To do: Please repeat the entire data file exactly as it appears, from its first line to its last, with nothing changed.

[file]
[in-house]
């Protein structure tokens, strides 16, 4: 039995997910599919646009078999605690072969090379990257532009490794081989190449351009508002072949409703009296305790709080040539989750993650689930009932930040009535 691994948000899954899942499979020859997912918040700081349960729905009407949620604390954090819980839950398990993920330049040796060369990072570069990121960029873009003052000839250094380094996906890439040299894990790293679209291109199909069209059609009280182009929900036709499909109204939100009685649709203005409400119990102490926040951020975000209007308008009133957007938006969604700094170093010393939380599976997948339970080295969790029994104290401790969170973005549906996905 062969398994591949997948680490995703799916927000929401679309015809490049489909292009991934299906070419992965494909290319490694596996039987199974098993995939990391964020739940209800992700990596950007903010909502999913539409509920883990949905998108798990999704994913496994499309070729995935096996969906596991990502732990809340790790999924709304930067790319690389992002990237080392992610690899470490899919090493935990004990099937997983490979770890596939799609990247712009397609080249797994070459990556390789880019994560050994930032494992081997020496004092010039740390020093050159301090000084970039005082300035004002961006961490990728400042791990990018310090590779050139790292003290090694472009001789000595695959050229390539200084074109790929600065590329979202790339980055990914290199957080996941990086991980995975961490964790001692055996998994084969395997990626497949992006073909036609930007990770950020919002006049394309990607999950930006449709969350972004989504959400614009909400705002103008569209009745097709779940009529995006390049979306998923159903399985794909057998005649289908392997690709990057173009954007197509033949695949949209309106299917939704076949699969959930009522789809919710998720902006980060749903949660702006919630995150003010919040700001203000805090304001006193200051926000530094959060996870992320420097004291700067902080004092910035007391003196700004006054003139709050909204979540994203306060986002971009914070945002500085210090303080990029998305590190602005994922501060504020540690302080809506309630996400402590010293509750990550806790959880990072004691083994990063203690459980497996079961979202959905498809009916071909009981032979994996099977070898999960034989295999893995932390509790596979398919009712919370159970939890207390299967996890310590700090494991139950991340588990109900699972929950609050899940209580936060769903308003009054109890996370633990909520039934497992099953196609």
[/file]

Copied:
[in-house]
């Protein structure tokens, strides 16, 4: 039995997910599919646009078999605690072969090379990257532009490794081989190449351009508002072949409703009296305790709080040539989750993650689930009932930040009535 691994948000899954899942499979020859997912918040700081349960729905009407949620604390954090819980839950398990993920330049040796060369990072570069990121960029873009003052000839250094380094996906890439040299894990790293679209291109199909069209059609009280182009929900036709499909109204939100009685649709203005409400119990102490926040951020975000209007308008009133957007938006969604700094170093010393939380599976997948339970080295969790029994104290401790969170973005549906996905 062969398994591949997948680490995703799916927000929401679309015809490049489909292009991934299906070419992965494909290319490694596996039987199974098993995939990391964020739940209800992700990596950007903010909502999913539409509920883990949905998108798990999704994913496994499309070729995935096996969906596991990502732990809340790790999924709304930067790319690389992002990237080392992610690899470490899919090493935990004990099937997983490979770890596939799609990247712009397609080249797994070459990556390789880019994560050994930032494992081997020496004092010039740390020093050159301090000084970039005082300035004002961006961490990728400042791990990018310090590779050139790292003290090694472009001789000595695959050229390539200084074109790929600065590329979202790339980055990914290199957080996941990086991980995975961490964790001692055996998994084969395997990626497949992006073909036609930007990770950020919002006049394309990607999950930006449709969350972004989504959400614009909400705002103008569209009745097709779940009529995006390049979306998923159903399985794909057998005649289908392997690709990057173009954007197509033949695949949209309106299917939704076949699969959930009522789809919710998720902006980060749903949660702006919630995150003010919040700001203000805090304001006193200051926000530094959060996870992320420097004291700067902080004092910035007391003196700004006054003139709050909204979540994203306060986002971009914070945002500085210090303080990029998305590190602005994922501060504020540690302080809506309630996400402590010293509750990550806790959880990072004691083994990063203690459980497996079961979202959905498809009916071909009981032979994996099977070898999960034989295999893995932390509790596979398919009712919370159970939890207390299967996890310590700090494991139950991340588990109900699972929950609050899940209580936060769903308003009054109890996370633990909520039934497992099953196609």